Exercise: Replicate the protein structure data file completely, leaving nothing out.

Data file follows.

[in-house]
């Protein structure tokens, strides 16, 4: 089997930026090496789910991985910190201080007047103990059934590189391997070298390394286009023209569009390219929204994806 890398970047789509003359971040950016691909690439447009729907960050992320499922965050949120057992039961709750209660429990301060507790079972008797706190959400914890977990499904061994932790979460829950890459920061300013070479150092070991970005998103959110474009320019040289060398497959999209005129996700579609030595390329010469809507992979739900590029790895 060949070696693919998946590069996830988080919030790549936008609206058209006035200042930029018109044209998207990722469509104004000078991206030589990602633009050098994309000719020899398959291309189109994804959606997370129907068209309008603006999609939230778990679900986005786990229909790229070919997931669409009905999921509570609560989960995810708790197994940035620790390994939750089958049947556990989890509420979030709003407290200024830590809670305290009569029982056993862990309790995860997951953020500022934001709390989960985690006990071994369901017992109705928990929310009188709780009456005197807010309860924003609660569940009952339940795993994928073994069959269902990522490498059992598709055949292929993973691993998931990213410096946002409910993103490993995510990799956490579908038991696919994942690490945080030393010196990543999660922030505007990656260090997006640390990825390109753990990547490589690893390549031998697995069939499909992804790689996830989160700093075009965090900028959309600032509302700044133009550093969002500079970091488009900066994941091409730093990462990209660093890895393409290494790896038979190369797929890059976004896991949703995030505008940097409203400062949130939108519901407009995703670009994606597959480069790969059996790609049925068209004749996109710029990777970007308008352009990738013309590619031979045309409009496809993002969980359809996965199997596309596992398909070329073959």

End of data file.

[in-house]
């Protein structure tokens, strides 16, 4: 089997930026090496789910991985910190201080007047103990059934590189391997070298390394286009023209569009390219929204994806 890398970047789509003359971040950016691909690439447009729907960050992320499922965050949120057992039961709750209660429990301060507790079972008797706190959400914890977990499904061994932790979460829950890459920061300013070479150092070991970005998103959110474009320019040289060398497959999209005129996700579609030595390329010469809507992979739900590029790895 060949070696693919998946590069996830988080919030790549936008609206058209006035200042930029018109044209998207990722469509104004000078991206030589990602633009050098994309000719020899398959291309189109994804959606997370129907068209309008603006999609939230778990679900986005786990229909790229070919997931669409009905999921509570609560989960995810708790197994940035620790390994939750089958049947556990989890509420979030709003407290200024830590809670305290009569029982056993862990309790995860997951953020500022934001709390989960985690006990071994369901017992109705928990929310009188709780009456005197807010309860924003609660569940009952339940795993994928073994069959269902990522490498059992598709055949292929993973691993998931990213410096946002409910993103490993995510990799956490579908038991696919994942690490945080030393010196990543999660922030505007990656260090997006640390990825390109753990990547490589690893390549031998697995069939499909992804790689996830989160700093075009965090900028959309600032509302700044133009550093969002500079970091488009900066994941091409730093990462990209660093890895393409290494790896038979190369797929890059976004896991949703995030505008940097409203400062949130939108519901407009995703670009994606597959480069790969059996790609049925068209004749996109710029990777970007308008352009990738013309590619031979045309409009496809993002969980359809996965199997596309596992398909070329073959």